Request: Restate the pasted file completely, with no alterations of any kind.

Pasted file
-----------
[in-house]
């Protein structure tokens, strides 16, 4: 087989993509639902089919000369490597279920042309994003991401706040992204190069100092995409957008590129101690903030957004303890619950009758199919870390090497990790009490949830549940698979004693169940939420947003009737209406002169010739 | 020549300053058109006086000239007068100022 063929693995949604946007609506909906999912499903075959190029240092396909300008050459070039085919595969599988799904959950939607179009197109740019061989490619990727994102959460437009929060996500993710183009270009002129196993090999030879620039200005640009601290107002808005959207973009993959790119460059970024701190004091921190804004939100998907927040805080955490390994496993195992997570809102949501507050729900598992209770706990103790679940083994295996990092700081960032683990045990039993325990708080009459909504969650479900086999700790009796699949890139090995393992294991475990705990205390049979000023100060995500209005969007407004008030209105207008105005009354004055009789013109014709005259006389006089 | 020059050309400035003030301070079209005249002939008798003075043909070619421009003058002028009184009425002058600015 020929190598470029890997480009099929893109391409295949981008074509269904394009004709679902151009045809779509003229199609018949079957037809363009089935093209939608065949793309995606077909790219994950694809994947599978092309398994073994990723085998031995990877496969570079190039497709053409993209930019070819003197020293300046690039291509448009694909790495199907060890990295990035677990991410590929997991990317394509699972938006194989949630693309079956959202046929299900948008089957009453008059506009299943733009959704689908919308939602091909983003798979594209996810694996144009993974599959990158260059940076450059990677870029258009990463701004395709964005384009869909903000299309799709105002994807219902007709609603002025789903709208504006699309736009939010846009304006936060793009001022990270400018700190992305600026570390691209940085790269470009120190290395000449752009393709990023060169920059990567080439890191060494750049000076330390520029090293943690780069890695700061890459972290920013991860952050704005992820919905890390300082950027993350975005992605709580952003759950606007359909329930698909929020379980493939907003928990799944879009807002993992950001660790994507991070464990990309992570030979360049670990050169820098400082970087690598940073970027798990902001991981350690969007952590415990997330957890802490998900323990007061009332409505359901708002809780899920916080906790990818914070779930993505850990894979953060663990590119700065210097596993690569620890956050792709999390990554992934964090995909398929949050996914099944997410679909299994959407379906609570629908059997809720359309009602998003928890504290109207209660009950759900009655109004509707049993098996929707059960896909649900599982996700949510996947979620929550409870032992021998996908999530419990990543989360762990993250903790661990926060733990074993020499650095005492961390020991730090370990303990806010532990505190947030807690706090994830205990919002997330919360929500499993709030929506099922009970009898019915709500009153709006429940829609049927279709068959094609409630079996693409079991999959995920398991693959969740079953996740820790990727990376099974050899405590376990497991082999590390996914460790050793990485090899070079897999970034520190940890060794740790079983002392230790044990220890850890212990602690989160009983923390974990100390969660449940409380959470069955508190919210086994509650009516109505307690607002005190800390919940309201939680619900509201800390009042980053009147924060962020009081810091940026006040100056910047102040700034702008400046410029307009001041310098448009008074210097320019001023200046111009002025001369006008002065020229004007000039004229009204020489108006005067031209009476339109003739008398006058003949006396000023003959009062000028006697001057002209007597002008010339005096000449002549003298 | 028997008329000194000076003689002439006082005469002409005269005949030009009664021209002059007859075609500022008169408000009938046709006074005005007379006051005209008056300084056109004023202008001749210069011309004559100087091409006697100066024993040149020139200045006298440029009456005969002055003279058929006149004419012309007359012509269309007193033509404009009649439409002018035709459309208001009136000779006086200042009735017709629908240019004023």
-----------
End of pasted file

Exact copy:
[in-house]
């Protein structure tokens, strides 16, 4: 087989993509639902089919000369490597279920042309994003991401706040992204190069100092995409957008590129101690903030957004303890619950009758199919870390090497990790009490949830549940698979004693169940939420947003009737209406002169010739 | 020549300053058109006086000239007068100022 063929693995949604946007609506909906999912499903075959190029240092396909300008050459070039085919595969599988799904959950939607179009197109740019061989490619990727994102959460437009929060996500993710183009270009002129196993090999030879620039200005640009601290107002808005959207973009993959790119460059970024701190004091921190804004939100998907927040805080955490390994496993195992997570809102949501507050729900598992209770706990103790679940083994295996990092700081960032683990045990039993325990708080009459909504969650479900086999700790009796699949890139090995393992294991475990705990205390049979000023100060995500209005969007407004008030209105207008105005009354004055009789013109014709005259006389006089 | 020059050309400035003030301070079209005249002939008798003075043909070619421009003058002028009184009425002058600015 020929190598470029890997480009099929893109391409295949981008074509269904394009004709679902151009045809779509003229199609018949079957037809363009089935093209939608065949793309995606077909790219994950694809994947599978092309398994073994990723085998031995990877496969570079190039497709053409993209930019070819003197020293300046690039291509448009694909790495199907060890990295990035677990991410590929997991990317394509699972938006194989949630693309079956959202046929299900948008089957009453008059506009299943733009959704689908919308939602091909983003798979594209996810694996144009993974599959990158260059940076450059990677870029258009990463701004395709964005384009869909903000299309799709105002994807219902007709609603002025789903709208504006699309736009939010846009304006936060793009001022990270400018700190992305600026570390691209940085790269470009120190290395000449752009393709990023060169920059990567080439890191060494750049000076330390520029090293943690780069890695700061890459972290920013991860952050704005992820919905890390300082950027993350975005992605709580952003759950606007359909329930698909929020379980493939907003928990799944879009807002993992950001660790994507991070464990990309992570030979360049670990050169820098400082970087690598940073970027798990902001991981350690969007952590415990997330957890802490998900323990007061009332409505359901708002809780899920916080906790990818914070779930993505850990894979953060663990590119700065210097596993690569620890956050792709999390990554992934964090995909398929949050996914099944997410679909299994959407379906609570629908059997809720359309009602998003928890504290109207209660009950759900009655109004509707049993098996929707059960896909649900599982996700949510996947979620929550409870032992021998996908999530419990990543989360762990993250903790661990926060733990074993020499650095005492961390020991730090370990303990806010532990505190947030807690706090994830205990919002997330919360929500499993709030929506099922009970009898019915709500009153709006429940829609049927279709068959094609409630079996693409079991999959995920398991693959969740079953996740820790990727990376099974050899405590376990497991082999590390996914460790050793990485090899070079897999970034520190940890060794740790079983002392230790044990220890850890212990602690989160009983923390974990100390969660449940409380959470069955508190919210086994509650009516109505307690607002005190800390919940309201939680619900509201800390009042980053009147924060962020009081810091940026006040100056910047102040700034702008400046410029307009001041310098448009008074210097320019001023200046111009002025001369006008002065020229004007000039004229009204020489108006005067031209009476339109003739008398006058003949006396000023003959009062000028006697001057002209007597002008010339005096000449002549003298 | 028997008329000194000076003689002439006082005469002409005269005949030009009664021209002059007859075609500022008169408000009938046709006074005005007379006051005209008056300084056109004023202008001749210069011309004559100087091409006697100066024993040149020139200045006298440029009456005969002055003279058929006149004419012309007359012509269309007193033509404009009649439409002018035709459309208001009136000779006086200042009735017709629908240019004023």